- The EU is proposing a "broad donor base" back a fund for loss and damage suffered by the most vulnerable countries.
- This suggests high-emitting emerging economies like China contribute, and not just rich nations that historically contributed to climate change.
- More than 130 developing countries are demanding a new fund to help cope with damage from climate impacts.
- For more financial news, go to the News24 Business front page.
Climate negotiators on Friday were mulling a late-night European Union proposal aimed at resolving a stubborn impasse over financing for countries hit by climate-fuelled disasters and pushing this year's UN climate summit in Egypt closer to a final deal.
The EU proposal would be to set up a special fund for covering loss and damage in the most vulnerable countries - but funded from a "broad donor base".
That suggests high-emitting emerging economies like China would have to contribute, rather than having the fund be financed only by rich nations that have historically contributed the most to warming.
"What we would propose is to establish a loss and damage response fund for the most vulnerable countries," EU climate policy chief Frans Timmermans told the COP27 summit.
The loss and damage issue has dominated this year's summit, with more than 130 developing countries demanding that the meeting deliver a deal on a new fund to help them cope with the irreparable damage of floods, drought and other climate-fuelled impacts.
The United States and EU had previously resisted the idea, fearing it could open the door to establishing legal liability.
The EU's latest proposal offered a middle ground - but Timmermans stipulated that it should be met by countries agreeing to step up their ambition to slow climate change.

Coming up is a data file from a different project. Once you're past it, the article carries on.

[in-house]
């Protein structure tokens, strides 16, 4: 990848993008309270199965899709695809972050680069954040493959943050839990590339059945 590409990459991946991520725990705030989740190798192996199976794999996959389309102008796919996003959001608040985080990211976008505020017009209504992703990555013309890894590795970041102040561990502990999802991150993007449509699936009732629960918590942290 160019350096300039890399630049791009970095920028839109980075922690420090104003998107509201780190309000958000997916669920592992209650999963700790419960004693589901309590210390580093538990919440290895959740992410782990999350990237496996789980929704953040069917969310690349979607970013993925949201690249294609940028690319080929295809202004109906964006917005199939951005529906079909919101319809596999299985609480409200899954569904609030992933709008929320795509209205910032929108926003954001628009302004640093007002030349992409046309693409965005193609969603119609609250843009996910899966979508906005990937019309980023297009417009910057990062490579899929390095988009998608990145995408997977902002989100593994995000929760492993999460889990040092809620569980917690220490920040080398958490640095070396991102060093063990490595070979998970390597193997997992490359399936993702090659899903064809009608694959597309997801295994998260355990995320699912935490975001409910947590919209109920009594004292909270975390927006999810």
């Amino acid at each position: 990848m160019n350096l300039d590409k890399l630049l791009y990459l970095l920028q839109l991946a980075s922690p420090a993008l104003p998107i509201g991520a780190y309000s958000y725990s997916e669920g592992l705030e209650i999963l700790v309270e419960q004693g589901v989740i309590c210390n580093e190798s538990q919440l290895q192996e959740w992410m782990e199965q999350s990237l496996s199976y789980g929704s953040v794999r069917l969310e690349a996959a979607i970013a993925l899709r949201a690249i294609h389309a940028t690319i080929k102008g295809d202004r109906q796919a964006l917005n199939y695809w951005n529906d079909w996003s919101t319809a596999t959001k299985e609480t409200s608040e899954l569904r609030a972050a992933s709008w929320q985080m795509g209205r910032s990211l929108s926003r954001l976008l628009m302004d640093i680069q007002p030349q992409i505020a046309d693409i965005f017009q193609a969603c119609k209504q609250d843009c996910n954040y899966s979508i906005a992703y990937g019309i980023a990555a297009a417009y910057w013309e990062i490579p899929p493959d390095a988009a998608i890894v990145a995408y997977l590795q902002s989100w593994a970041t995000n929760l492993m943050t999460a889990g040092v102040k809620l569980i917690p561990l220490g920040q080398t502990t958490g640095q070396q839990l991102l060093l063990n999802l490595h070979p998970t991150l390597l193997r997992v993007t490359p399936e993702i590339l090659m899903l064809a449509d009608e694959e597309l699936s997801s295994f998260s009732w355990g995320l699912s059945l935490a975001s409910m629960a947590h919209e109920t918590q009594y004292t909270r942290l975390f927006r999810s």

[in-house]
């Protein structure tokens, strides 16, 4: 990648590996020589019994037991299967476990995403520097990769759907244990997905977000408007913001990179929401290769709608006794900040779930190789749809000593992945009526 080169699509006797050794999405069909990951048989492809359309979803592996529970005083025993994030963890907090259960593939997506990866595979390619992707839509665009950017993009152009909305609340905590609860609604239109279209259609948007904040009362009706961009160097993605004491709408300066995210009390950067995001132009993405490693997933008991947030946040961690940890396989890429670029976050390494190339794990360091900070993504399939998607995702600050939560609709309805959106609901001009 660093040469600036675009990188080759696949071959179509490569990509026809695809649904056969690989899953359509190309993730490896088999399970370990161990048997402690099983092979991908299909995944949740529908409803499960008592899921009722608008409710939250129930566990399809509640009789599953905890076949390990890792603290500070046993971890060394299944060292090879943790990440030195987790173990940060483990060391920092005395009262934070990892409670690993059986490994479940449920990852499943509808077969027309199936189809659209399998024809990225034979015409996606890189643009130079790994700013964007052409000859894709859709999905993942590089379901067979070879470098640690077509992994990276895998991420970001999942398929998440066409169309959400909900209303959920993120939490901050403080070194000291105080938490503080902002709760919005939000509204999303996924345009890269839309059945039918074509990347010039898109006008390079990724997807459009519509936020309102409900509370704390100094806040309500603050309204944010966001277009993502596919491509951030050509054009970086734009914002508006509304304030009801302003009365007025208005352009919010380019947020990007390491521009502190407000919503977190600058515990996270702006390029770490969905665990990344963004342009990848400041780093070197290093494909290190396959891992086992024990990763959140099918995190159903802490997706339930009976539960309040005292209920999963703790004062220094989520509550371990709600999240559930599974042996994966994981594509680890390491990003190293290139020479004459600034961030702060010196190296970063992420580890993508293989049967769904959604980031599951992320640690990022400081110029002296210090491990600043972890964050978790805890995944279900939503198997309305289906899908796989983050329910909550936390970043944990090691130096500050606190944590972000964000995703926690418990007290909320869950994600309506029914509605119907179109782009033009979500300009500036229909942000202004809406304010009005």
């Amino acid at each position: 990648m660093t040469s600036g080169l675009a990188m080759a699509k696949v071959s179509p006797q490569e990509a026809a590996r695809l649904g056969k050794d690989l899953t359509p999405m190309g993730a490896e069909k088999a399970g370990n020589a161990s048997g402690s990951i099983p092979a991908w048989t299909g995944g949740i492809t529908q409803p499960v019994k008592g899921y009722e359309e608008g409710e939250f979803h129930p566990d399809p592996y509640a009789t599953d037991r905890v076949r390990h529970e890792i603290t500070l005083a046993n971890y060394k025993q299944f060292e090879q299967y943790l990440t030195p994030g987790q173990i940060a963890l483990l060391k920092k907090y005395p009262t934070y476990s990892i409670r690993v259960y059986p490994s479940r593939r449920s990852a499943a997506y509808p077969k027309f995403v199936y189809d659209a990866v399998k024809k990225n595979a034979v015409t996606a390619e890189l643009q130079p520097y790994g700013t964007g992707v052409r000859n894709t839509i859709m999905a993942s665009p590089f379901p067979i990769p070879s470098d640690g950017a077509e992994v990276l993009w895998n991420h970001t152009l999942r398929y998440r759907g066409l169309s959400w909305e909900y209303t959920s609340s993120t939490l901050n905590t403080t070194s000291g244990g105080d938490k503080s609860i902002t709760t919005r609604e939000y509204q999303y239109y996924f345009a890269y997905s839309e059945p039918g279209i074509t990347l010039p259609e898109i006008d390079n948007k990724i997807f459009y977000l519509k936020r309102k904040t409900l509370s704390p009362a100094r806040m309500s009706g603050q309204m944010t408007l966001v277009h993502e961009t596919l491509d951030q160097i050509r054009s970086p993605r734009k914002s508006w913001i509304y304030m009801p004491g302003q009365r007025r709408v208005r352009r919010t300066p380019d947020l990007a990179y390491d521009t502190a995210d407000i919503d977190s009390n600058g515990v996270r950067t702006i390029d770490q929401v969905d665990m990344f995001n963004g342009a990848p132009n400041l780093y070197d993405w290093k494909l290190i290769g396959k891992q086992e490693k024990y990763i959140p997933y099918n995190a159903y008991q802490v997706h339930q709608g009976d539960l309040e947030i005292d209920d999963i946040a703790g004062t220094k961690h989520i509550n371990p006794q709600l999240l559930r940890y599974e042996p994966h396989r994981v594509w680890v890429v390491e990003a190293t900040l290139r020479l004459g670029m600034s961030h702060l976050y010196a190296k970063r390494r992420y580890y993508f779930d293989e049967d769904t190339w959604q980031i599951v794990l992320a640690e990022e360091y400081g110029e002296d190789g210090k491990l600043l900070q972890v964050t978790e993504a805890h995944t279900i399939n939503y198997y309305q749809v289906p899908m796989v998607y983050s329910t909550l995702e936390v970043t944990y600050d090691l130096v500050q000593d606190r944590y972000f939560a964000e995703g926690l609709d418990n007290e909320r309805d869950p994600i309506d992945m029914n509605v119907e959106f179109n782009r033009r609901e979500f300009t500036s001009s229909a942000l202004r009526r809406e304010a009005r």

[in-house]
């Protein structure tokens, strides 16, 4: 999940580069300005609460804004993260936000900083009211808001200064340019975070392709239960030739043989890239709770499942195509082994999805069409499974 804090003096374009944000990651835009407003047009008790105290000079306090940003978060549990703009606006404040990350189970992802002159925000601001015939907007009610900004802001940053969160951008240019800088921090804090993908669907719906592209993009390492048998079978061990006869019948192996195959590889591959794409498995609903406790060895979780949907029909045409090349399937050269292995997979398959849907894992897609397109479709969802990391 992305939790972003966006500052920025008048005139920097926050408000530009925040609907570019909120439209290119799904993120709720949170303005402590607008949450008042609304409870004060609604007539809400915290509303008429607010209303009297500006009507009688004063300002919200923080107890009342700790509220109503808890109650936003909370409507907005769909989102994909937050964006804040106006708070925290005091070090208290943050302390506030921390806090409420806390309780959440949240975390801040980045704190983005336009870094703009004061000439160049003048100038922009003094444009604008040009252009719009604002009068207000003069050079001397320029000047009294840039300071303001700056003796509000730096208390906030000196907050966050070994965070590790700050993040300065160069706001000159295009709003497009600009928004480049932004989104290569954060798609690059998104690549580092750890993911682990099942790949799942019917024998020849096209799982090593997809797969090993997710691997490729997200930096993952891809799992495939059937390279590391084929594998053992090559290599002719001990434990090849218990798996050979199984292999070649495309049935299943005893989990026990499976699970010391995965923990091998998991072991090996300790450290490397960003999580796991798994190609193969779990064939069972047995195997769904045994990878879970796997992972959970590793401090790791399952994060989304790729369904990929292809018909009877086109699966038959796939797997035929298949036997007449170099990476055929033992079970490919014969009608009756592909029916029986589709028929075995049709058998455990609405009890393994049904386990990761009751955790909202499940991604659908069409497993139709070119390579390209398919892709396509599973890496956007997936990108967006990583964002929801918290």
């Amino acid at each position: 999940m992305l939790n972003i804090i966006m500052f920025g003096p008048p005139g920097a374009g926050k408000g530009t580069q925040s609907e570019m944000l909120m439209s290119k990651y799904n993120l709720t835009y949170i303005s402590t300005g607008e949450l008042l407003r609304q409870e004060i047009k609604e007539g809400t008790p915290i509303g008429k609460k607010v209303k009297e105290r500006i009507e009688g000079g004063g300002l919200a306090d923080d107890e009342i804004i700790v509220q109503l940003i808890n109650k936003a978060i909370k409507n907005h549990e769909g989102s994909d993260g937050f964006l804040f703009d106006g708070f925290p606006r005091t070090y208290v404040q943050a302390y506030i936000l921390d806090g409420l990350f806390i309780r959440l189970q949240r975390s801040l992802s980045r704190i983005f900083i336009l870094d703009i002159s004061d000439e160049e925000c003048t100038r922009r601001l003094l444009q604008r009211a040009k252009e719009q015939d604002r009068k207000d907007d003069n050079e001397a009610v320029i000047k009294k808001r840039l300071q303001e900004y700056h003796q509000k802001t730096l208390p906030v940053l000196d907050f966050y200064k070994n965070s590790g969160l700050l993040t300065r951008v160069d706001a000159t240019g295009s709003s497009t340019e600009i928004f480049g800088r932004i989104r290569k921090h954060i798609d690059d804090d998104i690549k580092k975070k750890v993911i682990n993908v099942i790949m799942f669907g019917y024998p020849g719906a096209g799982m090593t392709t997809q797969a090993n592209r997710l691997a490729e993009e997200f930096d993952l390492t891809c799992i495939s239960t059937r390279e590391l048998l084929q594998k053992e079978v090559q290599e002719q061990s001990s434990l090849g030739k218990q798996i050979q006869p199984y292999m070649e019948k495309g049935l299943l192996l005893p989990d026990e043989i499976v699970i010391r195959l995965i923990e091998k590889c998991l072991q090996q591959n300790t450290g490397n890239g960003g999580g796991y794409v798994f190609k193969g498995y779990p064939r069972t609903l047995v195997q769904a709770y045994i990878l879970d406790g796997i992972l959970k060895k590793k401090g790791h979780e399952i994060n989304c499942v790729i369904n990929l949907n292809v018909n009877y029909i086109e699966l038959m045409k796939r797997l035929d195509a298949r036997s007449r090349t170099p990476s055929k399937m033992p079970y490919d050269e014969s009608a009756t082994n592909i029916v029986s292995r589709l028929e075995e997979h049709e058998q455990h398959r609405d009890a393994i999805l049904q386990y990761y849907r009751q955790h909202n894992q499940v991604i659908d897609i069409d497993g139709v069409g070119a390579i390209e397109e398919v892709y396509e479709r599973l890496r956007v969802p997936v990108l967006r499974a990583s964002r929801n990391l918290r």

The conditions attached to the offer included that countries must agree to phase down all fossil fuels, and phase down unabated coal-fuelled power generation as soon as possible - with countries submitting progress reports to make sure this gets done.
The Alliance of Small Island States and the G77 club of 134 developing countries, who have both pushed for a new fund at COP27, were consulting on their response to the EU proposal.
Pakistan's ambassador to South Korea, Nabeel Munir, said Timmermans' proposal was "positive news" but that some divisions remained.
"A lot of divergent views are still there. For us, the success of COP27 depends on what we get on loss and damage."
The EU offer is at odds with a proposal by developing countries and China that called for all developing countries to have access to the fund. That proposal used a UN definition that would have allowed China to receive, not contribute, money.
Timmermans' offer goes further than the United States has so far indicated it would be willing to go on loss and damage funding. Deals at COP27 must be made with support from all of the nearly 200 countries present at the talks.
"The US seems cornered," one observer in the negotiations said.